Relying, as ever, on tippy-tappy, one touch football, with the genius of Lionel Messi primed to unlock any defence in the competition, they have sailed through to the Quarter Finals. But what makes them infinitely more likeable is the presence of footballing genius and all round mad bastard Diego Maradona at the helm. His last appearance at a World Cup was cut short by his failing a drug test. What odds a triumphant return? Well, having struggled through qualifying and insisting on playing four central defenders at the back, it would seem his tactical nous from the sideline doesn’t compete with his brilliance on the field; but a run to the final is certainly feasible.
Of the less glamorous sides, Paraguay have the joint honor of being responsible for the most boring ninety minutes of my life as they edged the Japanese on penalties in Round 2. I will never get that time back. Uruguay (completing an unprecedented quartet of South American countries in the Quarters), face an athletic Ghanaian side bidding to become the first African nation to reach a World Cup semi final. They may never have a better chance.
And as for the Koreans? Well, they performed admirably: a side with few superstars, well-drilled and playing to their strengths. As demonstrated against Argentina in the Group Stage, when up against competent fire power, they have little answer. The adage also rang true against Uruguay in Round 2. Alas, for half a World Cup, I had a team to cheer for, which added a well needed element of spice. Now that they’re gone, I can go back to bitching about vuvuzelas and bemoaning the benign punditry on every channel I stream. And I can’t say I’ll miss the “Fighting Korea” adverts, either.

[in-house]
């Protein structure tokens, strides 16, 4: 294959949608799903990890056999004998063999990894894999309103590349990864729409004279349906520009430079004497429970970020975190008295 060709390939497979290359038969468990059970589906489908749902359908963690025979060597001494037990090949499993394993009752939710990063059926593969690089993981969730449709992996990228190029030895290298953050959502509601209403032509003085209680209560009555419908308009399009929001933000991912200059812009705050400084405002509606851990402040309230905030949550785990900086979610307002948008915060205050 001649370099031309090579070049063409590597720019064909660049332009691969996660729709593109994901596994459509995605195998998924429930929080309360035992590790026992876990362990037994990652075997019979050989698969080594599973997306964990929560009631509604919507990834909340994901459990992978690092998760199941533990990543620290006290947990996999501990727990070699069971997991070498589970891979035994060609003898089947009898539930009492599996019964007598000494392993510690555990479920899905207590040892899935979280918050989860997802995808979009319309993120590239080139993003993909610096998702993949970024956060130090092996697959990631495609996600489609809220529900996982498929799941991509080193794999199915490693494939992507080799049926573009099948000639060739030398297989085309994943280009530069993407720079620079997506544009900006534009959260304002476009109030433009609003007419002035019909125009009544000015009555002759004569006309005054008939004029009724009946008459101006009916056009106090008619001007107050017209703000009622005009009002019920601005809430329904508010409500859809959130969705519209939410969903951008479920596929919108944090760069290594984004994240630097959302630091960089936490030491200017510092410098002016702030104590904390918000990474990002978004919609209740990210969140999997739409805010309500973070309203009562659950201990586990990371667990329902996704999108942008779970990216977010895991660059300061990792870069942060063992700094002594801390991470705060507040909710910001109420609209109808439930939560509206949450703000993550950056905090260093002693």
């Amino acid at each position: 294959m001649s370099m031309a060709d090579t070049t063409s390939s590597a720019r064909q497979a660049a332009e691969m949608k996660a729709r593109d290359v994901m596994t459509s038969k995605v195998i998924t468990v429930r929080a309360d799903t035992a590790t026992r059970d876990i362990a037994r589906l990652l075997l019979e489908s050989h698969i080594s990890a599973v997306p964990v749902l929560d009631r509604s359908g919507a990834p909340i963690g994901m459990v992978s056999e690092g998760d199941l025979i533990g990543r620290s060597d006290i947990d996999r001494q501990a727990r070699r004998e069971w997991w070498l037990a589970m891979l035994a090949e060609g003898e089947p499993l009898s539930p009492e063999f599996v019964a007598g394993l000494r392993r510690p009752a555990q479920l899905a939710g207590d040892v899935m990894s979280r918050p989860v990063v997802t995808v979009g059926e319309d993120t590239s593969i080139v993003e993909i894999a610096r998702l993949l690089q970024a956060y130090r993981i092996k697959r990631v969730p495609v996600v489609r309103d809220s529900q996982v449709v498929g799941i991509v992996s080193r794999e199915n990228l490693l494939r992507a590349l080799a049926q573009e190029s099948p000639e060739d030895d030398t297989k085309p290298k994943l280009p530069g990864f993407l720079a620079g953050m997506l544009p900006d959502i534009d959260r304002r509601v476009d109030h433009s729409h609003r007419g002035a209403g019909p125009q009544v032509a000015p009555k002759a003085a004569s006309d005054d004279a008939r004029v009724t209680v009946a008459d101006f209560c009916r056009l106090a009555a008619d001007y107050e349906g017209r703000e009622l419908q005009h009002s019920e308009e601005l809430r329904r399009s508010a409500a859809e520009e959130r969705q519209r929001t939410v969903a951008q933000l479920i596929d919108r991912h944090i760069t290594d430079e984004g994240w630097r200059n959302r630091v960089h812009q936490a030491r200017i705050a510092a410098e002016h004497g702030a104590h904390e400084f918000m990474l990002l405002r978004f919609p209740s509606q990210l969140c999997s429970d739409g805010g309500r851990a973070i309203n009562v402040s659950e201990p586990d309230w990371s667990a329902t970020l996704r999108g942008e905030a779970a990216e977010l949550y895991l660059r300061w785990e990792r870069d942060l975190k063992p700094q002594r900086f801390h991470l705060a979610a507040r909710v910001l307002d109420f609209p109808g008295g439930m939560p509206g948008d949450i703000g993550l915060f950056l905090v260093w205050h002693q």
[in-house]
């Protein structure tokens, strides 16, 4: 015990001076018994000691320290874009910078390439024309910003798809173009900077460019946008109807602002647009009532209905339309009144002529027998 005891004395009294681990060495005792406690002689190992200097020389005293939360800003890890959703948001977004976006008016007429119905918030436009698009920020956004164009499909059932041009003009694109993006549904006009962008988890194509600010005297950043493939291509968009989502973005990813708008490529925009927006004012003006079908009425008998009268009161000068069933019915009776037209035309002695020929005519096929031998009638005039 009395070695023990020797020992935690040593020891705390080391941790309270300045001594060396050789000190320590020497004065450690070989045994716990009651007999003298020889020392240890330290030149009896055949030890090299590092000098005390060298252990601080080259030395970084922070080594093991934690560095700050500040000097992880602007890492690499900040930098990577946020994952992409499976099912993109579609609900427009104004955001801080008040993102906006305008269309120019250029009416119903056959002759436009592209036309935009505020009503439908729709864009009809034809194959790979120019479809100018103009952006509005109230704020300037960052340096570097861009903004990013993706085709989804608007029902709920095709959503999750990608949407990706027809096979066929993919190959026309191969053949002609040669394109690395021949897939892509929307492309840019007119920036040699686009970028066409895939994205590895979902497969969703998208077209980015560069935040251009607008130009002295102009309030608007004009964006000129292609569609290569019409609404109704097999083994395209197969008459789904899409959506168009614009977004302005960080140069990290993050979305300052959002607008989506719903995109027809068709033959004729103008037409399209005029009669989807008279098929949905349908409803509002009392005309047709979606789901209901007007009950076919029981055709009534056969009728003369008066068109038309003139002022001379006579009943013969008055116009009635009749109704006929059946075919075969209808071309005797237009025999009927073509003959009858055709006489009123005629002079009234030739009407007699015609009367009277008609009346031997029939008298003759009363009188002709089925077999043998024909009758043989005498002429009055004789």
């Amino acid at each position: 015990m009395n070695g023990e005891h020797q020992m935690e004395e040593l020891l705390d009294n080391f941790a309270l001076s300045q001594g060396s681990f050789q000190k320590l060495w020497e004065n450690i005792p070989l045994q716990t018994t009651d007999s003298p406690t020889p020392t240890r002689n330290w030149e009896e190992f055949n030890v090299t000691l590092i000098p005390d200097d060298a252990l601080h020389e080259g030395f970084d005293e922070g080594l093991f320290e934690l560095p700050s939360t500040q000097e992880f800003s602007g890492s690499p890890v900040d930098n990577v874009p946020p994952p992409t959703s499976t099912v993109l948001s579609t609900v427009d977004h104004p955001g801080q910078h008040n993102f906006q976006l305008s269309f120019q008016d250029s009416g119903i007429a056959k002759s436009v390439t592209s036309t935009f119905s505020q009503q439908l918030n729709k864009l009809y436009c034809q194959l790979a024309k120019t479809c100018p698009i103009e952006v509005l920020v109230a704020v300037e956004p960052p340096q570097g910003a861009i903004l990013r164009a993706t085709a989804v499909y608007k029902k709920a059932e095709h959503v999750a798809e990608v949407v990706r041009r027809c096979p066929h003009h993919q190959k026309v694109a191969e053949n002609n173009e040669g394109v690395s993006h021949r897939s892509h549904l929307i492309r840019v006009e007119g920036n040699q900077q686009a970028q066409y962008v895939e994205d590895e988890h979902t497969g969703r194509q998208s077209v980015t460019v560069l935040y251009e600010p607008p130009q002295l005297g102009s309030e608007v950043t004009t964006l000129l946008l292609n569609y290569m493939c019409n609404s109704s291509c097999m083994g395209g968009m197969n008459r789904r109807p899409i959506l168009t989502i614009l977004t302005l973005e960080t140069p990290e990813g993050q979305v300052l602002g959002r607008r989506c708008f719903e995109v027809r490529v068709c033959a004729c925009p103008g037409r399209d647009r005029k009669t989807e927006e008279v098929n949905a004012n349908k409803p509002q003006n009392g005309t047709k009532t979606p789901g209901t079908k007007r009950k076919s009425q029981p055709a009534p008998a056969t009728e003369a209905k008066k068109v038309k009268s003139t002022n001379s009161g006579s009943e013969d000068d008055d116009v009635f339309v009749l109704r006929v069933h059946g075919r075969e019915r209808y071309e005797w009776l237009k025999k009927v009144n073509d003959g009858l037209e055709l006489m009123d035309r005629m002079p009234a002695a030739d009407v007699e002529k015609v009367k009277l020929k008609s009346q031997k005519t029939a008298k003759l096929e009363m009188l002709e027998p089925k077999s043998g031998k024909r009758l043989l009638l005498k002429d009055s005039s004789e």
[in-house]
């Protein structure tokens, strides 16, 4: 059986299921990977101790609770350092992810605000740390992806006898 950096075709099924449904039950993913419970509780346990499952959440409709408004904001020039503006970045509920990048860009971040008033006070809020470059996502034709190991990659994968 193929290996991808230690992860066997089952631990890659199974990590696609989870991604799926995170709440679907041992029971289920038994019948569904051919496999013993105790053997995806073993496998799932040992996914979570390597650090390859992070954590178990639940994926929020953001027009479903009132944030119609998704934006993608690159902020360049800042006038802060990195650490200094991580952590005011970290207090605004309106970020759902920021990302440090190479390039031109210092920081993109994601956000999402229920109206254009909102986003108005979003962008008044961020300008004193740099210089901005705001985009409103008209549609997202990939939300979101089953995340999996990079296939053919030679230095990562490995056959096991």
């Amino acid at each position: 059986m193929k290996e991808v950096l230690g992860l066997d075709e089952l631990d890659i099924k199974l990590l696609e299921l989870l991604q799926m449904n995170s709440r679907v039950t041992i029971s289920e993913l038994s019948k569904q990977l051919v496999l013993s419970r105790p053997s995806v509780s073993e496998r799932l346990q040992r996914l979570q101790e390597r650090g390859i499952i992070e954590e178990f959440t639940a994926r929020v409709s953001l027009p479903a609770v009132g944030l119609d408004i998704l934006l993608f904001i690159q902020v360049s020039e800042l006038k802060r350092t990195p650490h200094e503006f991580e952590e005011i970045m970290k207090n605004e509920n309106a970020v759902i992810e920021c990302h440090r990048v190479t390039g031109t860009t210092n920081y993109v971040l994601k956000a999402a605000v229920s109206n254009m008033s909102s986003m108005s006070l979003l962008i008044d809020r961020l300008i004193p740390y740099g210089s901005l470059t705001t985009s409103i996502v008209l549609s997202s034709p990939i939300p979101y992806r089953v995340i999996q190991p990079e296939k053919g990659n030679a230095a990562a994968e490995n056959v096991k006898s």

Here’s raising a well worn glass to the prospect of some decent entertainment. C’mon, it’s not too late.
Koreans, like many of their East Asian counterparts, don’t do things in half measures. They’re an emotional, patriotic and jingoistic nation on all fronts. Just as the current political and military showdown with North Korea has understandably awakened a fervent nationalism, the very mention of a World Cup is likely to send a Korean into raptures. There are discerning football fans in South Korea. Some are as devoted as those born on Old Trafford’s doorstep. And so, they when asked on their team’s chances in the tournament, they’ll consider it for a while and offer an intelligent opinion. Spain, Brazil and England are the usual suspects.
But for many, the opportunity to look no further than their own noses is too great. “Han-googo! Han-googo!” (“Korea! Korea!”) You see, baseball is king here. Kia Tigers, my local team, are dominant. My local professional football team is Gwangju Sangmu, the army team. They aren’t very good (eleven soldiers, employing a distasteful long ball approach is little match for the top dogs of Seoul) and so interest in football all year round is minimal. Last month I went to see a K League game in the Guus Hiddink World Cup Stadium, twenty minutes from my apartment. As the name suggests, it was constructed for the 2002 World Cup here and paid host to the Quarter Final between South Korea and Spain, which the home side won on penalties. But the game (a drab 1-0 home victory) was abject at best. The 44,000-seater stadium paid host to fewer than 2,000 and the whole thing had an anti-climactic feel to it and the stadium has the unwanted glow of a white elephant.